heath
__________________
My Final Cut Pro X blog
Heath McKnight is offline   Reply With Quote
Old February 4th, 2006, 10:45 PM   #8
Regular Crew
 
Join Date: Jan 2006
Location: NY, US
Posts: 102
My first hope is to hit some important festivals and get awards (although I have very little respect for Film Festivals in general, I think for the begginers it's a great way to start).

Another thing I could do is to get some money here (in NY) and make a film in some Eastern European country...
Victor Burdiladze is offline   Reply With Quote
Old February 4th, 2006, 10:47 PM   #9
MPS Digital Studios
 
Join Date: Apr 2003
Location: Palm Beach County, Florida
Posts: 8,531
Film Fests seem to be a dime a dozen, but they're important and considered not just an honor to be in one, but necessary for the move into "bigger" things. People will respect you.

heath
__________________
My Final Cut Pro X blog
Heath McKnight is offline   Reply With Quote
Old February 4th, 2006, 11:20 PM   #10
Regular Crew
 
Join Date: Jan 2006
Location: NY, US
Posts: 102
I'll start my 5-7 minute short sometime soon in february(shooting should not take me more than 3-4 days.) Week or two in post production than IFP and festivals....
Talking to my accountant and lawyer seems a good idea anyway...
I'll see what they offer me.
Victor Burdiladze is offline   Reply With Quote
Old February 4th, 2006, 11:37 PM   #11
Regular Crew
 
Join Date: Jul 2005
Location: France
Posts: 58
International?

Does anyone know of a book or a bonafide site that has film financing information that applies to countries beyond the USA? Film financing has, after all, gone global. Our current major production is potentially receiving funds from seven countries.
Cemil Giray is offline   Reply With Quote
Old February 4th, 2006, 11:52 PM   #12
Regular Crew
 
Join Date: Jan 2006
Location: NY, US
Posts: 102
Cemill, your production is receiving funds from 7 countries... that's impressive.
You see, financing works very differently in many other countries(I personally know about some counries in the post soviet space.)
Sometimes movie-making is less money oriented over there...

My sudgestion to you: go to the lokal book store and look for books in the film section, you'll probably find something.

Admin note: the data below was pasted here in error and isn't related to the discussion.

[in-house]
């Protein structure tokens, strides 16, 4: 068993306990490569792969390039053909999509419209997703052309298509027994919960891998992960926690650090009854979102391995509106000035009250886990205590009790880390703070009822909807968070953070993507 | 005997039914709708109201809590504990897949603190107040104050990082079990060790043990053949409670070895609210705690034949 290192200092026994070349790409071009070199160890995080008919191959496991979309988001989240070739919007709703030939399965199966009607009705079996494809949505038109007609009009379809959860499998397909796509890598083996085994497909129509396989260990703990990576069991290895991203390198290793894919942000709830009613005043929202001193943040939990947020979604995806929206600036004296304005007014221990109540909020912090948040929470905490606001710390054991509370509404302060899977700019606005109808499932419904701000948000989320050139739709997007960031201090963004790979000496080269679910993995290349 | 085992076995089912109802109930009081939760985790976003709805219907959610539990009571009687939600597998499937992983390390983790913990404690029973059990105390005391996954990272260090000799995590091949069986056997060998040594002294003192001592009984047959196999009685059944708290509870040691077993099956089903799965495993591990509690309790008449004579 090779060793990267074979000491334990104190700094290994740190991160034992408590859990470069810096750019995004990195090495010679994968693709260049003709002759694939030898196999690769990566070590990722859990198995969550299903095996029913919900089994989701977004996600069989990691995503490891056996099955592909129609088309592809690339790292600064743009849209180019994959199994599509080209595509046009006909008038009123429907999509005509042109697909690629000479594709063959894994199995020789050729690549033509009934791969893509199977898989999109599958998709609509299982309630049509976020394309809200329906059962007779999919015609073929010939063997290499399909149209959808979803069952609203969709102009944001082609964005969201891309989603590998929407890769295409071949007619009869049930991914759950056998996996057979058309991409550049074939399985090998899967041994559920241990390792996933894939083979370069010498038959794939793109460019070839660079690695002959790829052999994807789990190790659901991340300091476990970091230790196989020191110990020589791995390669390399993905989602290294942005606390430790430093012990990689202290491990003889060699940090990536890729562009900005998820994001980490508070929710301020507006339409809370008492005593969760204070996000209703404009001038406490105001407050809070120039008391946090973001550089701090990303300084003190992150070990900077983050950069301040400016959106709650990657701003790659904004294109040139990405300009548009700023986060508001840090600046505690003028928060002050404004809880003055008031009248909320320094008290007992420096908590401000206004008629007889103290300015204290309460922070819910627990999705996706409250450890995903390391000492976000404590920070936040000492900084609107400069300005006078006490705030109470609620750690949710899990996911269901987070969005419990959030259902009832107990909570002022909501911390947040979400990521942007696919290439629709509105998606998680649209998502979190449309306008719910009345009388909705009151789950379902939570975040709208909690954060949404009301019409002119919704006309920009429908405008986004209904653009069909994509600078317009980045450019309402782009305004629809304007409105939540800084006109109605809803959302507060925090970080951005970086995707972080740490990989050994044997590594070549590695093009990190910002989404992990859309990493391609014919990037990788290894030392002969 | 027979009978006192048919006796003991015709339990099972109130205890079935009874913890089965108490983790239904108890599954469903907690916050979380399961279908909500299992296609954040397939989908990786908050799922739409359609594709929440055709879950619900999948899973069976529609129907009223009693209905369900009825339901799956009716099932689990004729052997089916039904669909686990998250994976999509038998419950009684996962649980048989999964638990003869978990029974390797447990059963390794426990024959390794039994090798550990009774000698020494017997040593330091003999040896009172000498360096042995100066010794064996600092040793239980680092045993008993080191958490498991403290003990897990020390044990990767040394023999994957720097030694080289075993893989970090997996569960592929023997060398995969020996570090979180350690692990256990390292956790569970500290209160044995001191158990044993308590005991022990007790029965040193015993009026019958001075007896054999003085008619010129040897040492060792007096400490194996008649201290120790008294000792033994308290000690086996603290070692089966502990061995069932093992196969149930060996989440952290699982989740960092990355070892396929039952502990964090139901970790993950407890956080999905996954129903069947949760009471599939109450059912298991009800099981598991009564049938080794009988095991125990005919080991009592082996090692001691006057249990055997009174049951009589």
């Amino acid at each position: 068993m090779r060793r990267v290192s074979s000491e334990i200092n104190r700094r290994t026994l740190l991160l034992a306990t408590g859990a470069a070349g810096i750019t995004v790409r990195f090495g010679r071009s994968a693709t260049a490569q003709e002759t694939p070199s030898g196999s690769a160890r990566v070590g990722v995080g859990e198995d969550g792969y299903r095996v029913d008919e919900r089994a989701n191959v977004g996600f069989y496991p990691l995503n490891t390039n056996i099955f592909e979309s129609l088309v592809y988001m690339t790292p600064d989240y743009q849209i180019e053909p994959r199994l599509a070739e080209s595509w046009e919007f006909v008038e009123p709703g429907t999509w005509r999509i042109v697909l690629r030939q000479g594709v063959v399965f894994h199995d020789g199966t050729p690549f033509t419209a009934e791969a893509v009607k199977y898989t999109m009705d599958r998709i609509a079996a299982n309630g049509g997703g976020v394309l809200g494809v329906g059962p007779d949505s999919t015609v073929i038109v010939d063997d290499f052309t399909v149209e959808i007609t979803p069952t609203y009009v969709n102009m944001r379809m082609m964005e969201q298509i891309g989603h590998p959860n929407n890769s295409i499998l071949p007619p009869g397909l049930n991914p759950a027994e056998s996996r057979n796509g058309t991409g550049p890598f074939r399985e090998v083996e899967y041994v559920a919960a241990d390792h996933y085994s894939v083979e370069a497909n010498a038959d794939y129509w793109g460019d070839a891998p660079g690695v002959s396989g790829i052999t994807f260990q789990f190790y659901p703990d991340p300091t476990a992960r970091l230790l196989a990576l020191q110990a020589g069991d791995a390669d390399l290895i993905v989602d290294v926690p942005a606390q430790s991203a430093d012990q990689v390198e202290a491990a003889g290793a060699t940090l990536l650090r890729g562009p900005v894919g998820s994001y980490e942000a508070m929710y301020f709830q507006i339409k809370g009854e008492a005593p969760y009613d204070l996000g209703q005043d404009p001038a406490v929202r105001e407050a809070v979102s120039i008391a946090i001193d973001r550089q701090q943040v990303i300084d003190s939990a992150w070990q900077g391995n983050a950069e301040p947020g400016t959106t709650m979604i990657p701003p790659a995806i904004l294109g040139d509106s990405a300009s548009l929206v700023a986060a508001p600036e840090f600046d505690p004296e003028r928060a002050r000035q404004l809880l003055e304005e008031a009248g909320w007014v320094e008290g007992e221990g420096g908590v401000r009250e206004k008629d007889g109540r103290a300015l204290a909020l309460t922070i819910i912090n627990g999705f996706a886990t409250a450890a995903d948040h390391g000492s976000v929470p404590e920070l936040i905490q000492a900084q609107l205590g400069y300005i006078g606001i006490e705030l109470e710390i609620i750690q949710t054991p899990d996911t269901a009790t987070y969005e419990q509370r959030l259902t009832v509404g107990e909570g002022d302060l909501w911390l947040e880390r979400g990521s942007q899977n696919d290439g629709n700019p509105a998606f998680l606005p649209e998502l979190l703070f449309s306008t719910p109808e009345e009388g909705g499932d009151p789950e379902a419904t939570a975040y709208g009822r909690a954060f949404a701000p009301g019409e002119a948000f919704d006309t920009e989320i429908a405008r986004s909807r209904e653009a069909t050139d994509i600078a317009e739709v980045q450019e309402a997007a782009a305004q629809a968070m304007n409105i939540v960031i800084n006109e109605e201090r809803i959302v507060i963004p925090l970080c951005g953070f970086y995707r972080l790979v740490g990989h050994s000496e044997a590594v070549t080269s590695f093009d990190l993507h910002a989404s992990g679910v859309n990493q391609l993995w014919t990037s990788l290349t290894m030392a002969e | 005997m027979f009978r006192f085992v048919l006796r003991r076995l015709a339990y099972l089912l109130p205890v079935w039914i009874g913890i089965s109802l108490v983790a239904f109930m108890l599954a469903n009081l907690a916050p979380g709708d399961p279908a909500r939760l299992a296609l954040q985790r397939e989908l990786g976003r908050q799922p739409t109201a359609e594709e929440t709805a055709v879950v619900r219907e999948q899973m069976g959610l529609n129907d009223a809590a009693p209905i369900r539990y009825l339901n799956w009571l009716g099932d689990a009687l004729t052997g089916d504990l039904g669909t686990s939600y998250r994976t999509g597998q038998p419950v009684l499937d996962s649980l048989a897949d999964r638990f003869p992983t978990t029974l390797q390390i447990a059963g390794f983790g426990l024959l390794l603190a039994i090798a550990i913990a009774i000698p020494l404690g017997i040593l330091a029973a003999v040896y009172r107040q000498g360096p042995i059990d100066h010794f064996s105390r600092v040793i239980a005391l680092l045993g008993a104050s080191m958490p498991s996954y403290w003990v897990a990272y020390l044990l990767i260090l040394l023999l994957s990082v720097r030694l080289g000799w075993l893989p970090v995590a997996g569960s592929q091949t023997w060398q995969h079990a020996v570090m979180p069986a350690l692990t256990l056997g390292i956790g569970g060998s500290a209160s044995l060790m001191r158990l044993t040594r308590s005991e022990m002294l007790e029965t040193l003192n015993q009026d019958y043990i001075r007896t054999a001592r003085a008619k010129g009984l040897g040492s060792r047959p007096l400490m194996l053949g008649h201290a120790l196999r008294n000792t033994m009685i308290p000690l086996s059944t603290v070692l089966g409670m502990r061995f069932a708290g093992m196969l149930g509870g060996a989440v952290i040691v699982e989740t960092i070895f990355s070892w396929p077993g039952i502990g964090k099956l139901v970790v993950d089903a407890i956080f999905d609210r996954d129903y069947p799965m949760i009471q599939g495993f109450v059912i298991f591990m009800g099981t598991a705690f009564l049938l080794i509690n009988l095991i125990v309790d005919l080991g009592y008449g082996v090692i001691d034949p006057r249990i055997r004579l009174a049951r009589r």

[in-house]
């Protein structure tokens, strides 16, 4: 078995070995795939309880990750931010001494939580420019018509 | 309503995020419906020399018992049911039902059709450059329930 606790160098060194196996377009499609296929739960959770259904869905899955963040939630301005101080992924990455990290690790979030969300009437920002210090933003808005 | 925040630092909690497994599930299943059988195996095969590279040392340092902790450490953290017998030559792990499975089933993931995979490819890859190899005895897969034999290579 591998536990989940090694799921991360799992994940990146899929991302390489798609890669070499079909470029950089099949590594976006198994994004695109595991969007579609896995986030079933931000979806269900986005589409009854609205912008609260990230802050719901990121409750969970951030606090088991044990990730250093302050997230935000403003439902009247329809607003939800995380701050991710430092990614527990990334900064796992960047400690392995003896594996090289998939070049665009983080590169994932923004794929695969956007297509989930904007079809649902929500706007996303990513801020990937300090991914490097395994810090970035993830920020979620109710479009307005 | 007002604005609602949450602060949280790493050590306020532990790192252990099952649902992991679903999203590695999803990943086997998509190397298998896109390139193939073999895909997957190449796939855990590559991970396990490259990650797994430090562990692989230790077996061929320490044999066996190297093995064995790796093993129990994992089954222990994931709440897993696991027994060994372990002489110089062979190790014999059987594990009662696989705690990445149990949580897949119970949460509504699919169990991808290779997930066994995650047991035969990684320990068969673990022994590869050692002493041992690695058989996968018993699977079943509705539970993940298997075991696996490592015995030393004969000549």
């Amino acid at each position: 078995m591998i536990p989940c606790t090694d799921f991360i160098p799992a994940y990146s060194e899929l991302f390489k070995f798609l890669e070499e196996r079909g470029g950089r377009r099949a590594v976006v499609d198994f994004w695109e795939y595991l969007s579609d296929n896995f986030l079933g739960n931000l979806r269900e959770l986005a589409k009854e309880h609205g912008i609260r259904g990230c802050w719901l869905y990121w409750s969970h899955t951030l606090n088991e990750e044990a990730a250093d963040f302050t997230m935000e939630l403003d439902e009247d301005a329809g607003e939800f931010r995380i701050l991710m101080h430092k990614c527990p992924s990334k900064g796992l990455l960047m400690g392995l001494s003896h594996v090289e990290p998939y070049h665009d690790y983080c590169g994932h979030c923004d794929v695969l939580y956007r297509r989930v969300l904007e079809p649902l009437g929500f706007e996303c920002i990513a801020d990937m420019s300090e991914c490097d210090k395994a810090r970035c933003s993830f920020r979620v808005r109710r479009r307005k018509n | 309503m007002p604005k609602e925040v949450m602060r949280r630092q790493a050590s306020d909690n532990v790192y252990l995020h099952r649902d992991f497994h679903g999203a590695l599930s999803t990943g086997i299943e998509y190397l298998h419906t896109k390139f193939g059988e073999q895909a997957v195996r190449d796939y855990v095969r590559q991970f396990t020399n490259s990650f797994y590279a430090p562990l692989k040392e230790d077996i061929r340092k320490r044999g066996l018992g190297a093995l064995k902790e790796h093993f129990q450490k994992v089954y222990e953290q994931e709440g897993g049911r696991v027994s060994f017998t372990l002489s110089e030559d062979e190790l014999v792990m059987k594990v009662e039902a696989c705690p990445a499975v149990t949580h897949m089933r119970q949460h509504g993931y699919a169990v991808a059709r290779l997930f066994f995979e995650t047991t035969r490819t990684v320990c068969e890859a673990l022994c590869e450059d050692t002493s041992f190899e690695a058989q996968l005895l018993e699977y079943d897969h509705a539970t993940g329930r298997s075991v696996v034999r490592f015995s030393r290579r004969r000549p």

Victor Burdiladze is offline   Reply With Quote
Old February 5th, 2006, 01:20 AM   #13
Regular Crew
 
Join Date: Jul 2005
Location: Perth WA Australia
Posts: 124
Good advise for people wanting investors to finance your films.
I must admit I have mixed views on this aspect if it involves first time short film or doco makers.
I was amazed when I went to film school and the first thing the instructor said was, Never use your own money, use someone elseís. Now I found this hard to swallow after running my own business and never relying on handouts to get ahead. I found that this doctrine convinced a lot of the students that the only way to make a film was to sit around waiting for a government-funding grant.
As we all probably know, artsy fartsy types staff most of these government agencies. With this in mind its almost impossible to get funding for something the general public might enjoy, the funds nearly always go to films that suit the obscure tastes of these controlling minorities. My point is, that after a year or so filling out forms and waiting around for funding, these once enthusiastic students get totally disillusioned and most just disappear back into regular work force.
I think all film schools should screen Steve Martins, Bowfinger (Iím not sure if thatís the right spelling)? at the beginning and end of each semester. This would give the students the inspiration to go out and just do it. Itís amazing what can be achieved by being determined and resorseful
Joe Barker is offline   Reply With Quote
Old February 5th, 2006, 01:20 AM   #14
Regular Crew
 
Join Date: Jul 2005
Location: Perth WA Australia
Posts: 124
Good advise for people wanting investors to finance your films.
I must admit I have mixed views on this aspect if it involves first time short film or doco makers.